What’s a trailing metric? It’s when you look at your numbers at the end of the month and go oh crap, we can’t make payroll next month.
Or you look at your numbers at the end of the event and think, huh, we only made $2,000 for 6 months of work.
Or you look at your numbers at the end of the year and think, wow, how did we go so far under goal?
QUESTION: How can you stop doing this?
ANSWER: Actually manage your fundraising program effectively, and do leading metrics instead. Leading metrics? What is that?
It’s when you become more entrepreneurial at your nonprofit. It’s when you say OK, I’m going to face my fears, and look at my numbers every week, or every month, instead of just at the end of the year.
What’s a true leading indicator? Here are some examples:
- How many fundraising asks did we make this week?
- How many said yes?
- How many people are in our pipeline?
- Where are they in the fundraising ask cycle?
What’s the cycle? Check out this interview with Ellen Bristol, author of Fundraising the SMART Way, and The Leaky Bucket, for more on leading metrics and the 5 steps you should be tracking in your fundraising management.
You should be able to program your donor database to remind you about who needs to get a call from you, to help move them towards a deeper relationship with your cause, and your nonprofit. Your database should remind you to touch people. You can’t keep all of this info in your head! If you’re looking for a database that gives you reminders, check out Bloomerang!
So if you want to make more money, actually give people tools to manage their ask cycle, and then follow up to make sure people are making the asks.
What else goes into good fundraising management?
Biting the bullet, looking at your money, and saying okay, here’s where we are, and here’s where we want to go. To be more entrepreneurial, we need to plan for the future.
Fundraising is a real program. That means you need a fundraising plan. Don’t believe me? Planning your fundraising, according to the Individual Donor Benchmark Report, is the #1 thing that takes your program from surviving to thriving.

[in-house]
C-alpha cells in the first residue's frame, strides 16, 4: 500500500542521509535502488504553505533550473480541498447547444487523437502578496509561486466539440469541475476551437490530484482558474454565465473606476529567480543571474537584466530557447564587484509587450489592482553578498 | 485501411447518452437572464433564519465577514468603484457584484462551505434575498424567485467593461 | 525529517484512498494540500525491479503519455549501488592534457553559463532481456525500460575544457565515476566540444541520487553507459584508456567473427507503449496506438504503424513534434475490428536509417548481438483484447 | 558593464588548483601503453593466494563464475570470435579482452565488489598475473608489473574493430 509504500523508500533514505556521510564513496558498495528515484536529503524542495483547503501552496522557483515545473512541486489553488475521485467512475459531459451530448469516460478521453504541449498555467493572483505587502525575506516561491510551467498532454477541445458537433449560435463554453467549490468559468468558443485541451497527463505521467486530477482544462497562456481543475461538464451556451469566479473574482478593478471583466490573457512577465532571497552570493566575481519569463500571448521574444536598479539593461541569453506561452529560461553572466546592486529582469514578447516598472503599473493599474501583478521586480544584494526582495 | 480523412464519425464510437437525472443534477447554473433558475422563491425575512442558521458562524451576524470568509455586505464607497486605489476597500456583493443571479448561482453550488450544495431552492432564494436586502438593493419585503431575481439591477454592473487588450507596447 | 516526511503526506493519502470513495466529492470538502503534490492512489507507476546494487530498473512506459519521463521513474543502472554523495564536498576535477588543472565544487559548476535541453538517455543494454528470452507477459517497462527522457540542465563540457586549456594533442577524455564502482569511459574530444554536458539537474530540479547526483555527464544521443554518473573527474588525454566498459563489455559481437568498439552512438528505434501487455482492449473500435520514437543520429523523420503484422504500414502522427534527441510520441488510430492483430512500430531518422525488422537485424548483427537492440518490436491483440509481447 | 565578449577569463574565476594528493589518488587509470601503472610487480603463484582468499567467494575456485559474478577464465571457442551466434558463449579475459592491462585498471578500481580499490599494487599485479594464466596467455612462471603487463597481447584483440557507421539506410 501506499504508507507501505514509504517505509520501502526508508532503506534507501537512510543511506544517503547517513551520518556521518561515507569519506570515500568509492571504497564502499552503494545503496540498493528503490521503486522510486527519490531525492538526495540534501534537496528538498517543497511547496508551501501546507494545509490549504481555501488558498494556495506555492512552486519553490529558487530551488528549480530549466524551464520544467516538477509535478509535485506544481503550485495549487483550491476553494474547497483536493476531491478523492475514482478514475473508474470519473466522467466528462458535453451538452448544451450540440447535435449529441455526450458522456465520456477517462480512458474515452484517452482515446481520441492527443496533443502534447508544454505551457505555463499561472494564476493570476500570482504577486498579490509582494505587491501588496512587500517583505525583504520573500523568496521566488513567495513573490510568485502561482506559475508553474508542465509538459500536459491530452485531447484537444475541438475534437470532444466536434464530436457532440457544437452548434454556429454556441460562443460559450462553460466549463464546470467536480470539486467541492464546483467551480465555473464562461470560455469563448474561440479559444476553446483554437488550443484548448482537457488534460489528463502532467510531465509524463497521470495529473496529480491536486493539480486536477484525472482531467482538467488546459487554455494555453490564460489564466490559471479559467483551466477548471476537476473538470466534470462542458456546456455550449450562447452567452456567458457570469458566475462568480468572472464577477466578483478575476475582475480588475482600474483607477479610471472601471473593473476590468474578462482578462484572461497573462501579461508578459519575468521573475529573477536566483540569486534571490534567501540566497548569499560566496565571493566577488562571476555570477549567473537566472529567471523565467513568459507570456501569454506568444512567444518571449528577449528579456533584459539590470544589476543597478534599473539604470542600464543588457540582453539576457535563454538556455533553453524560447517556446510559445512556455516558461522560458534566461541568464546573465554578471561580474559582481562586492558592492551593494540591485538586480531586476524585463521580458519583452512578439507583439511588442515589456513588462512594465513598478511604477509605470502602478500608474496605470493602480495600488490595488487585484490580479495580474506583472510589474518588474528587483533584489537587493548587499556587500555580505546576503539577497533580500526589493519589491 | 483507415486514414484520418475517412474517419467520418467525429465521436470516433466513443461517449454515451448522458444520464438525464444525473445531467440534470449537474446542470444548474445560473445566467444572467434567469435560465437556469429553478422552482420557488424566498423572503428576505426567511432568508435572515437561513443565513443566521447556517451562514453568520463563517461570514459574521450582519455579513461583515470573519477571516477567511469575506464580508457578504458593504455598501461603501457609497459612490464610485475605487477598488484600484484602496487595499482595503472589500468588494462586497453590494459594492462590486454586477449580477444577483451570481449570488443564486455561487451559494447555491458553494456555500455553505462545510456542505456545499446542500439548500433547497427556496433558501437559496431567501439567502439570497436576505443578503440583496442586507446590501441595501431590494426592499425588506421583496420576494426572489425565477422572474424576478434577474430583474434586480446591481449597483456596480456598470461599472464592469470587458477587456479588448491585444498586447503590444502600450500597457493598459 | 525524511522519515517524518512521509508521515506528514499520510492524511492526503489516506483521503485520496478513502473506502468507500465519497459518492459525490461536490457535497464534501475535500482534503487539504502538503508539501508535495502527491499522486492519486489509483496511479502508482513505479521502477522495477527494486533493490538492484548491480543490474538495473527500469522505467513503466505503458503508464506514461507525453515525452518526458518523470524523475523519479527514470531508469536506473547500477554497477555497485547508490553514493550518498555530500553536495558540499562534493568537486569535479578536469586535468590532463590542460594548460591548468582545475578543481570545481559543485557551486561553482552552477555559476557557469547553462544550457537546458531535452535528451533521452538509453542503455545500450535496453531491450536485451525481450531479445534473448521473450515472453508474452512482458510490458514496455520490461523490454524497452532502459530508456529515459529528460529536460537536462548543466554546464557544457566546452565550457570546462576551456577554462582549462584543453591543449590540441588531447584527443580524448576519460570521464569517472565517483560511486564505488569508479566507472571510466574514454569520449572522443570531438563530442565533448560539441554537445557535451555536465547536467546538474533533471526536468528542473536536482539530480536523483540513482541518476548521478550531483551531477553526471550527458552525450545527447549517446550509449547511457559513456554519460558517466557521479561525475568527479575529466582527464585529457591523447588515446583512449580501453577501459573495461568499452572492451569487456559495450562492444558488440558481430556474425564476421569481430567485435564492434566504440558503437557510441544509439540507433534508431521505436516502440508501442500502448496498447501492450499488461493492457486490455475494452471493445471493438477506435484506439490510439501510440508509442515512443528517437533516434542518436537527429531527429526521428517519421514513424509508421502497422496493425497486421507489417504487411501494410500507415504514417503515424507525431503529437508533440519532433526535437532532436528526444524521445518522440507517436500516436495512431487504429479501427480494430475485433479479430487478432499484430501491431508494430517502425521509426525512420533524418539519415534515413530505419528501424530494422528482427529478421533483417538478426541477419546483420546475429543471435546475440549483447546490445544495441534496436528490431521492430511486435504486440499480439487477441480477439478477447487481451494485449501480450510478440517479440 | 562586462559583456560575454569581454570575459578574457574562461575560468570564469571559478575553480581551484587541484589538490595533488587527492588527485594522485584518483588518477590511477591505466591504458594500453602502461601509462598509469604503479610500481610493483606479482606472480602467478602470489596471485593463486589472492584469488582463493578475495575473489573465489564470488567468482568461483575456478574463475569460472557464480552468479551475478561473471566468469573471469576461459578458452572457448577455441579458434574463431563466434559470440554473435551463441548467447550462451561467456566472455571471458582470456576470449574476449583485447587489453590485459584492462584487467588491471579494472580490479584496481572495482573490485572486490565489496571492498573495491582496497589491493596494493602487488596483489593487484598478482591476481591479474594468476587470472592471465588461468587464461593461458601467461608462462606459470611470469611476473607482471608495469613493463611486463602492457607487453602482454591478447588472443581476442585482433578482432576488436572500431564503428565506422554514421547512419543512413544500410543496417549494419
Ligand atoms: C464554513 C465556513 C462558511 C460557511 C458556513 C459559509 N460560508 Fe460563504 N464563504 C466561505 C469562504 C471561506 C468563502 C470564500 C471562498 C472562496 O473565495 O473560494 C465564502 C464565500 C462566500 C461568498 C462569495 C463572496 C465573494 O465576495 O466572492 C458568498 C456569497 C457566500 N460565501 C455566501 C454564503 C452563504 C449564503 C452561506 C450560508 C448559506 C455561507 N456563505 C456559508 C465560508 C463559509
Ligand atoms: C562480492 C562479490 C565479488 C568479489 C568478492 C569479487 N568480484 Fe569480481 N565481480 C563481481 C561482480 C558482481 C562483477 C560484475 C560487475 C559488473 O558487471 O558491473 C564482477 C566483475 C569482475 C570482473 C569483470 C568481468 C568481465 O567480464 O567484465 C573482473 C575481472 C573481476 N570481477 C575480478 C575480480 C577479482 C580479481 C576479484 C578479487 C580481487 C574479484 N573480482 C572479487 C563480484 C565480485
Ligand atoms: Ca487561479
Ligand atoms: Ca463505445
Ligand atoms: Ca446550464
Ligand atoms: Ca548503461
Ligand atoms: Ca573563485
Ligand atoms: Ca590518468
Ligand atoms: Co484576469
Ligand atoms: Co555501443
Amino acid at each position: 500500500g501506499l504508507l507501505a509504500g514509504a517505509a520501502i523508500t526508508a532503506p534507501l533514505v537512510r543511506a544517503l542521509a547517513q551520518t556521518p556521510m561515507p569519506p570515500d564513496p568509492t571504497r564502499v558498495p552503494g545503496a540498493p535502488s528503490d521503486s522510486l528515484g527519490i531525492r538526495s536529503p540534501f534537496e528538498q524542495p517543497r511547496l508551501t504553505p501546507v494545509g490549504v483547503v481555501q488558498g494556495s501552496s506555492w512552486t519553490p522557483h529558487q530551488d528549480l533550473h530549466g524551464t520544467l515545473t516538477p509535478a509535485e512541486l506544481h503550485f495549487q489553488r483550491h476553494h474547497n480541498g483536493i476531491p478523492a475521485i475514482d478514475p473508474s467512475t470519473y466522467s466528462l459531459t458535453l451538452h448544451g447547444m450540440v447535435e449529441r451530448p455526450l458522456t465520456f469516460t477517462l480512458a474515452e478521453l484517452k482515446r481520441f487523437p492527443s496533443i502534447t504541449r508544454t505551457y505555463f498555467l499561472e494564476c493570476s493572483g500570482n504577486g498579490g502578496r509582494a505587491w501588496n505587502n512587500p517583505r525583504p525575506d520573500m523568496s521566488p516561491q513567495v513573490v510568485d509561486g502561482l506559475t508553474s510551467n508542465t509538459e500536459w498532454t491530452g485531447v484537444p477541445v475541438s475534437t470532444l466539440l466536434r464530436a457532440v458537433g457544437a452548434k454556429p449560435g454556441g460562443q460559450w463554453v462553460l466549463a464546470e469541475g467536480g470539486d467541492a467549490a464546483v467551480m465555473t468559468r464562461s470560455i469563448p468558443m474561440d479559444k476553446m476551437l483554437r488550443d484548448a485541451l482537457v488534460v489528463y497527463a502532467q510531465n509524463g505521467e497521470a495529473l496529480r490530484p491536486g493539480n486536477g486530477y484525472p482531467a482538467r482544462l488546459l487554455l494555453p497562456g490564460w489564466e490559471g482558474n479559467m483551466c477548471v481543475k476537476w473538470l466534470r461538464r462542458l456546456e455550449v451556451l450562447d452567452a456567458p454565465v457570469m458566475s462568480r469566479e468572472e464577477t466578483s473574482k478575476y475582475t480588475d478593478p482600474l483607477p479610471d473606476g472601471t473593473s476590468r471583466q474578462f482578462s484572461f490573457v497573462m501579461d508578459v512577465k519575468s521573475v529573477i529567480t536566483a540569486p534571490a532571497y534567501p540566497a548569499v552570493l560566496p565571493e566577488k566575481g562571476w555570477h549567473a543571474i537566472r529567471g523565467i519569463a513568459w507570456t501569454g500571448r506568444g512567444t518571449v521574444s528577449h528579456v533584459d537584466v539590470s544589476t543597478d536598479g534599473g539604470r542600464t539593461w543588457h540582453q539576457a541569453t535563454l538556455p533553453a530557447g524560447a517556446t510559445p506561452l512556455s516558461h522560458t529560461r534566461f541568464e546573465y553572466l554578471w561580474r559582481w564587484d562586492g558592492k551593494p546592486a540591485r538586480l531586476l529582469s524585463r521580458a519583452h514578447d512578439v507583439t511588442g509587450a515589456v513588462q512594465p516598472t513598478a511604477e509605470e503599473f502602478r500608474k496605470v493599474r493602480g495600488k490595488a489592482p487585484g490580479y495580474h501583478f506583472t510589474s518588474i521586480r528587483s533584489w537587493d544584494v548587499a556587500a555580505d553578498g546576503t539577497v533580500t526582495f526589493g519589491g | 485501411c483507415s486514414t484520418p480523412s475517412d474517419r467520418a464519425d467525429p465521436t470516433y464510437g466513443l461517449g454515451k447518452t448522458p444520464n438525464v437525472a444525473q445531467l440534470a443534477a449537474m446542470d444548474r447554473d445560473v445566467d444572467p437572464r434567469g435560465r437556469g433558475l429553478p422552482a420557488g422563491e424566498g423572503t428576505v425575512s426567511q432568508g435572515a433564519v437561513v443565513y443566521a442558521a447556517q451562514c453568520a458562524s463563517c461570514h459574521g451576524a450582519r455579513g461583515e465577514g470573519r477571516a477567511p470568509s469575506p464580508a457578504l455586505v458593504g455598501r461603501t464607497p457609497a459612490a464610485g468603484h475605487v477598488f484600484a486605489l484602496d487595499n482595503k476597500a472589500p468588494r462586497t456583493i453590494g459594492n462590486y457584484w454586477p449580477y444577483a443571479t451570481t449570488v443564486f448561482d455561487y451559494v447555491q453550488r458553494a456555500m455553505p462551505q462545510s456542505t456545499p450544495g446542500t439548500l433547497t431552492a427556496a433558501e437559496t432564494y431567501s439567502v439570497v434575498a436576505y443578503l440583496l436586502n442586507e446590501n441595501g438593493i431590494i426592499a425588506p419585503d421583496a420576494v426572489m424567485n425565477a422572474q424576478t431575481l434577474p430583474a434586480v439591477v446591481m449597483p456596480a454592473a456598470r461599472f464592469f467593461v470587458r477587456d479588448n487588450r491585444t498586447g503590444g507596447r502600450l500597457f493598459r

Because fundraising is a real program, this also means you need support and an actual budget for this program that is just as important as your other programs. This is the program that helps other programs exist! There’s a reason that big universities make millions every year. They have a fundraising office with hundreds of people! They spend thousands on their databases! And they know that investing in fundraising pays off.
If you are a smaller nonprofit, you might say, OK, Mazarine but how do we get from one fundraising staff person to three or four? Well, what about investing in training to increase your revenue streams?
We especially are bad at planning for how to increase our revenue streams.
That’s why Sarai Johnson of the Lean Nonprofit and I have gotten together to create The Entrepreneurial Nonprofit, to help you with all of these issues. We can train you how to make your programs more effective, and give you clear tools in many aspects of fundraising to take your revenue to the next level, and build your reserves. We can also help you by joining you in your office each month to help you take action on your biggest fundraising problems.
Bottom line: You are leaking money through turnover, through lost donor relationships, through not investing in your fundraising program. You can reverse this trend by looking at leading indicators, getting training, and becoming more entrepreneurial in your nonprofit.